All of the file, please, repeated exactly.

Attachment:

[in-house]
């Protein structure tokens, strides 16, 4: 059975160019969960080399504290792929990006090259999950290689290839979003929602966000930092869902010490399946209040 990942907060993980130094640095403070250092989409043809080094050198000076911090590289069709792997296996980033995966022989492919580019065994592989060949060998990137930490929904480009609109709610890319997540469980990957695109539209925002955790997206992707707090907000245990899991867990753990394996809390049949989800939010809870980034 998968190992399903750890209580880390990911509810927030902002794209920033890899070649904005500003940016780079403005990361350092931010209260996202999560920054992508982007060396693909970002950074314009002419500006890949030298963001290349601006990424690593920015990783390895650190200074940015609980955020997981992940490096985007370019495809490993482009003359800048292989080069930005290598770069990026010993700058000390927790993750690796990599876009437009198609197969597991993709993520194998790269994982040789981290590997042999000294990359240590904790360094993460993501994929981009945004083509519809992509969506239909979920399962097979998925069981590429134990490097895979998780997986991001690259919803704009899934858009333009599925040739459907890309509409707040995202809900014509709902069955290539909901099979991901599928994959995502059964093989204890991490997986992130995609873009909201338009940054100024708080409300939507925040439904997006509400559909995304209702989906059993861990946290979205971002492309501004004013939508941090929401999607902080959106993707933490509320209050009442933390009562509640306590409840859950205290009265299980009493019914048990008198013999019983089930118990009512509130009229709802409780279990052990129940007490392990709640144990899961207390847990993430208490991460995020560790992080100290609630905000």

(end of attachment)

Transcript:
[in-house]
């Protein structure tokens, strides 16, 4: 059975160019969960080399504290792929990006090259999950290689290839979003929602966000930092869902010490399946209040 990942907060993980130094640095403070250092989409043809080094050198000076911090590289069709792997296996980033995966022989492919580019065994592989060949060998990137930490929904480009609109709610890319997540469980990957695109539209925002955790997206992707707090907000245990899991867990753990394996809390049949989800939010809870980034 998968190992399903750890209580880390990911509810927030902002794209920033890899070649904005500003940016780079403005990361350092931010209260996202999560920054992508982007060396693909970002950074314009002419500006890949030298963001290349601006990424690593920015990783390895650190200074940015609980955020997981992940490096985007370019495809490993482009003359800048292989080069930005290598770069990026010993700058000390927790993750690796990599876009437009198609197969597991993709993520194998790269994982040789981290590997042999000294990359240590904790360094993460993501994929981009945004083509519809992509969506239909979920399962097979998925069981590429134990490097895979998780997986991001690259919803704009899934858009333009599925040739459907890309509409707040995202809900014509709902069955290539909901099979991901599928994959995502059964093989204890991490997986992130995609873009909201338009940054100024708080409300939507925040439904997006509400559909995304209702989906059993861990946290979205971002492309501004004013939508941090929401999607902080959106993707933490509320209050009442933390009562509640306590409840859950205290009265299980009493019914048990008198013999019983089930118990009512509130009229709802409780279990052990129940007490392990709640144990899961207390847990993430208490991460995020560790992080100290609630905000």